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222 Malone St., Houston, TX 77007, United States

A shimmering oddity on a quiet residential street near Memorial Park, this marvel of folk art may strike some as merely a wacky recycling project. The house's late, longtime owner, John Milkovisch, spent a lifetime decorating his little cottage with empty beer cans—crushed, cut, and flattened—eventually covering the entire exterior and festooning the roof with more than 50,000 pieces of aluminum. The number is easy to believe, not only from the appearance of the house, but by the look of Milkovisch's belly in old snapshots. Featured on the Antiques Roadshow, the Beer Can House is a monument of sorts, to American ingenuity, individuality, and imagination.

 

Tip: The Beer Can House is just one of several folk-art installations worth exploring around Houston, overseen by the Orange Show Center for Visionary Art, which offers tours of sites around the city (www.orangeshow.org).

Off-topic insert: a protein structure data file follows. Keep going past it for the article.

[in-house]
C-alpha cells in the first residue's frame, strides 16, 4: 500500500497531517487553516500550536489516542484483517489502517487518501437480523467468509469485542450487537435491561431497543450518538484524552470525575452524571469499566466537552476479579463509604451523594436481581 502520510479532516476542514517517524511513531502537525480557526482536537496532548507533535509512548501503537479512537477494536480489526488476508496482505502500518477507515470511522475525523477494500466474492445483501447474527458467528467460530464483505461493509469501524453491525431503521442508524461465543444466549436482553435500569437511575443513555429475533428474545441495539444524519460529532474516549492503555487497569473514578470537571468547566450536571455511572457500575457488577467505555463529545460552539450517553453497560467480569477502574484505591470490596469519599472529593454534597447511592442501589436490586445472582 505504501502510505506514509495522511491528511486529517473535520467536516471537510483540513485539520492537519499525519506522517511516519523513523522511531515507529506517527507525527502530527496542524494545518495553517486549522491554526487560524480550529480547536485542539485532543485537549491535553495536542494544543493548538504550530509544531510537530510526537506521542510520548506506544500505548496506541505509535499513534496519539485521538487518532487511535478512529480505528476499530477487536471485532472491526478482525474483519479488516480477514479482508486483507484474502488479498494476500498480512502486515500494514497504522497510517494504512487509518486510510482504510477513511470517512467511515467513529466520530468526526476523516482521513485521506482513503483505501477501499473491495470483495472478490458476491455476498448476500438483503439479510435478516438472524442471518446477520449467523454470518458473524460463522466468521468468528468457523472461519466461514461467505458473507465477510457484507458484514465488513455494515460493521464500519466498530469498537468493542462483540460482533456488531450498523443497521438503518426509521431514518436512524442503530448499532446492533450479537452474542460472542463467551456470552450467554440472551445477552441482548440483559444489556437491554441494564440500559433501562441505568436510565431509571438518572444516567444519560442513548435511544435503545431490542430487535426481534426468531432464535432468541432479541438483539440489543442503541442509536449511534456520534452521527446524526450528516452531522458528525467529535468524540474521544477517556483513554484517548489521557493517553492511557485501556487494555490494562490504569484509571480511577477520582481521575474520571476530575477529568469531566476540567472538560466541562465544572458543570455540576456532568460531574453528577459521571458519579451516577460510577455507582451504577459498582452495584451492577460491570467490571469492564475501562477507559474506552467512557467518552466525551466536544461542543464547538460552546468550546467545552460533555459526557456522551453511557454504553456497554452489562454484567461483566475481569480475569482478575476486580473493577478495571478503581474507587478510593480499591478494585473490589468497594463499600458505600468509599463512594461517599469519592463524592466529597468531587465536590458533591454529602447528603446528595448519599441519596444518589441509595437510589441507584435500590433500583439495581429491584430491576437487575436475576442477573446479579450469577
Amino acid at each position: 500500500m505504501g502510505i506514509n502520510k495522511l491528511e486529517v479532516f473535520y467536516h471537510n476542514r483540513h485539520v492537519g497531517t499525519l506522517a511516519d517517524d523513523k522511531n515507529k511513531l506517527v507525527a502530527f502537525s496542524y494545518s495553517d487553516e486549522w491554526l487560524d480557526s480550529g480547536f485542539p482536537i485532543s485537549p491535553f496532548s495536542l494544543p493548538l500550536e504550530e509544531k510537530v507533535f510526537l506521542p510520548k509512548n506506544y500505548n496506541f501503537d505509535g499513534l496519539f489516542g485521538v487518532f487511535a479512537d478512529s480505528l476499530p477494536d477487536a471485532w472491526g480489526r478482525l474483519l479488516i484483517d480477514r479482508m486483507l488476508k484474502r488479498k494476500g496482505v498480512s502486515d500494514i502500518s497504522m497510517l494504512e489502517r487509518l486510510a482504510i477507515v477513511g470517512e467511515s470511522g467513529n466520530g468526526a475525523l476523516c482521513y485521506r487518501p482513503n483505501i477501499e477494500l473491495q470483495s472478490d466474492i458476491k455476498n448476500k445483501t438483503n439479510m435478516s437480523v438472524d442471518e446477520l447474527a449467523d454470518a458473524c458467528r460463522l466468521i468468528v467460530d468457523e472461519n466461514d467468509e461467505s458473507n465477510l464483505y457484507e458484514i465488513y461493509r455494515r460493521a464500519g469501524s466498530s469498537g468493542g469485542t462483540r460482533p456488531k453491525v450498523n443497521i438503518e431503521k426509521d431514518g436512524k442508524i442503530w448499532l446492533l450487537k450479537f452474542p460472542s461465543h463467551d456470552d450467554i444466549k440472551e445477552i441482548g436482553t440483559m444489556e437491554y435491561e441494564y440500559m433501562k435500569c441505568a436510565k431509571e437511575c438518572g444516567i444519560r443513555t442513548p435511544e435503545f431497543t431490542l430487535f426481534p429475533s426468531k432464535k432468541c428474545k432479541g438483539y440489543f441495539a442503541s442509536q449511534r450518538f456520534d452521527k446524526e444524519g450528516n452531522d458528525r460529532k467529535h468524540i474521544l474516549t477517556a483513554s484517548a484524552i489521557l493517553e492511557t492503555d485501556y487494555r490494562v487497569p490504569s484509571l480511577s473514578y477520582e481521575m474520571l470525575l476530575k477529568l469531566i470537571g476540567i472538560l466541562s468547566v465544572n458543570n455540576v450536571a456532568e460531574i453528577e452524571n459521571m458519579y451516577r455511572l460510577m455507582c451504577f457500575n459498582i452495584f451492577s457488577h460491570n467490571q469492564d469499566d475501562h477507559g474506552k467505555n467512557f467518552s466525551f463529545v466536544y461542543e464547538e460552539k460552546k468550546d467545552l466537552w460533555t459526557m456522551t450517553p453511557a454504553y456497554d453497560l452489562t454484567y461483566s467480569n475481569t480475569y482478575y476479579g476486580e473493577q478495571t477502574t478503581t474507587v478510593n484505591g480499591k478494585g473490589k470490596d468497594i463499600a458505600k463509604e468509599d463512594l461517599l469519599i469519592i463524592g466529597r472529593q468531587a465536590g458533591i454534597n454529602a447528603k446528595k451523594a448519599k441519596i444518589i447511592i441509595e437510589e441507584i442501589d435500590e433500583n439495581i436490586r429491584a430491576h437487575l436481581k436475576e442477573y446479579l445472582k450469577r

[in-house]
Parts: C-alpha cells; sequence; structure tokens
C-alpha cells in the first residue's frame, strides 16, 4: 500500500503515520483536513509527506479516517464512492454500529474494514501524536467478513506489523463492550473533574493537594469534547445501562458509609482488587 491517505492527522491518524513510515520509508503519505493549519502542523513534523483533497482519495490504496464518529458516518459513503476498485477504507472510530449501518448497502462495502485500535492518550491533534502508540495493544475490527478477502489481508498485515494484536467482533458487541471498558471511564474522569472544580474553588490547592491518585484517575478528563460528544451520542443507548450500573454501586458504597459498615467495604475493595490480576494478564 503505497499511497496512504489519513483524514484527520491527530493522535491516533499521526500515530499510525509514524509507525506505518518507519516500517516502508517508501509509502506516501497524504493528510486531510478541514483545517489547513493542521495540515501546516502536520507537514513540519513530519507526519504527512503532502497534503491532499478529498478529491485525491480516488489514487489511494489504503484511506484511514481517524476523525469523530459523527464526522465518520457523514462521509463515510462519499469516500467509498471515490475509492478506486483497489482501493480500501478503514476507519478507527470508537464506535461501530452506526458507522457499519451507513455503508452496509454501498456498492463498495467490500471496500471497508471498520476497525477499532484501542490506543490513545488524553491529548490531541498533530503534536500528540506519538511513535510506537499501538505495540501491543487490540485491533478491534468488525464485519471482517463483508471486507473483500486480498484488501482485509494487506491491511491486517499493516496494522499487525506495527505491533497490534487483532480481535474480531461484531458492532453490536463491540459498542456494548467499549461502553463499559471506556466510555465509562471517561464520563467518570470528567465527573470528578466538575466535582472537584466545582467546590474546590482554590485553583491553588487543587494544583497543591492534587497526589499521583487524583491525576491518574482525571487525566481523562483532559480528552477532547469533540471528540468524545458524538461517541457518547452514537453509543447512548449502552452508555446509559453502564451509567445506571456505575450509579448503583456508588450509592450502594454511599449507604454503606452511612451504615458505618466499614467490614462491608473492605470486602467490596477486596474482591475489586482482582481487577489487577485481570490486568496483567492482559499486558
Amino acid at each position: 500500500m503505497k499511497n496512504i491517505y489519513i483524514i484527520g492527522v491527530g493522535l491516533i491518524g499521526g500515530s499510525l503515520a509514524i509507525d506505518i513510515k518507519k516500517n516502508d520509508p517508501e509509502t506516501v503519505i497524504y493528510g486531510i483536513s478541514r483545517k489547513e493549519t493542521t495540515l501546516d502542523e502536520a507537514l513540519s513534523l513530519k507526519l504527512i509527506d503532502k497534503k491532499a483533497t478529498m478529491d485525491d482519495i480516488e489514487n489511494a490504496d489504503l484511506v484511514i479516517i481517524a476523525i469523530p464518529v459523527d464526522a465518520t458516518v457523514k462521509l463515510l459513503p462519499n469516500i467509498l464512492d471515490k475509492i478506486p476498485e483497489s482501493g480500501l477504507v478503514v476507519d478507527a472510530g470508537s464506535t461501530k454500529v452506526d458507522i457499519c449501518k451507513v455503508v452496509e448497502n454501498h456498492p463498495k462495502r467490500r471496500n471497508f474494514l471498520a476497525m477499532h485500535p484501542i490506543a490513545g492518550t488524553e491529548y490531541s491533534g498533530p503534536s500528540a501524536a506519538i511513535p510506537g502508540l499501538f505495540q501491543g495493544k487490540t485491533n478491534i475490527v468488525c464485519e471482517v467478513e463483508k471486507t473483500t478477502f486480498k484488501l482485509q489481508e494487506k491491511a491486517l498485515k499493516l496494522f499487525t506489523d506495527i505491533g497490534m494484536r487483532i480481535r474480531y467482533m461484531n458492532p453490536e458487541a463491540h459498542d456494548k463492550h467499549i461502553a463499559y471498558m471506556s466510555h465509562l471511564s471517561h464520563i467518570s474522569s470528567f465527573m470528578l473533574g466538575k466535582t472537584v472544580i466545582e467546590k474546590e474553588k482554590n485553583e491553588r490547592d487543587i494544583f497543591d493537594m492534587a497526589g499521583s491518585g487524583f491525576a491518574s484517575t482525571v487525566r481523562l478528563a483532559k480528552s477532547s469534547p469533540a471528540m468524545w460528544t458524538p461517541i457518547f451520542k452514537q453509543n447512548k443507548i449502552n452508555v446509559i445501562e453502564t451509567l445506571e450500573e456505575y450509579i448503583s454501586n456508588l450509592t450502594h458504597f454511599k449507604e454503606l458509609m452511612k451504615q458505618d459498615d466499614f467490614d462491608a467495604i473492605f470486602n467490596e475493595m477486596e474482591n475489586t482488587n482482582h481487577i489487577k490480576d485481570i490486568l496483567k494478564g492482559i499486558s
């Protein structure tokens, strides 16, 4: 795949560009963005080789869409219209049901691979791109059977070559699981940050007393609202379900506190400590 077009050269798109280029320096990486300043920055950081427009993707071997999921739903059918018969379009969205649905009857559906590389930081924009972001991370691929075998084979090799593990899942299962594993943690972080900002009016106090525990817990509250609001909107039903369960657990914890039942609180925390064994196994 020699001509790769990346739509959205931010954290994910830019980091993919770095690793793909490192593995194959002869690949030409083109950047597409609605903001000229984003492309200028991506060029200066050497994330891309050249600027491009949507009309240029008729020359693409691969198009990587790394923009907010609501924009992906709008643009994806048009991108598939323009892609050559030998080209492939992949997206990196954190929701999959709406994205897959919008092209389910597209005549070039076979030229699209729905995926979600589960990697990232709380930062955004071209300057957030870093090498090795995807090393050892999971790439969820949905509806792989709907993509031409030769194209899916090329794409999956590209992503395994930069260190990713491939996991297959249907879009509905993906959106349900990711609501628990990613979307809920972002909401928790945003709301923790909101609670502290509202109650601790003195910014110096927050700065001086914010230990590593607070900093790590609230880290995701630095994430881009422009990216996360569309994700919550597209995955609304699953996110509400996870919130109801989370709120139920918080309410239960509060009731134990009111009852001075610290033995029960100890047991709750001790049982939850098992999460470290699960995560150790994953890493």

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The Beer Can House

A shimmering oddity on a quiet residential street near Memorial Park, this marvel of folk art may strike some as merely a wacky recycling project. The house's late, longtime owner, John Milkovisch, spent a lifetime decorating his little cottage with empty beer cans—crushed, cut, and flattened—eventually covering the entire exterior and festooning the roof with more than 50,000 pieces of aluminum. The number is easy to believe, not only from the appearance of the house, but by the look of Milkovisch's belly in old snapshots. Featured on the Antiques Roadshow, the Beer Can House is a monument of sorts, to American ingenuity, individuality, and imagination.

 

Tip: The Beer Can House is just one of several folk-art installations worth exploring around Houston, overseen by the Orange Show Center for Visionary Art, which offers tours of sites around the city (www.orangeshow.org).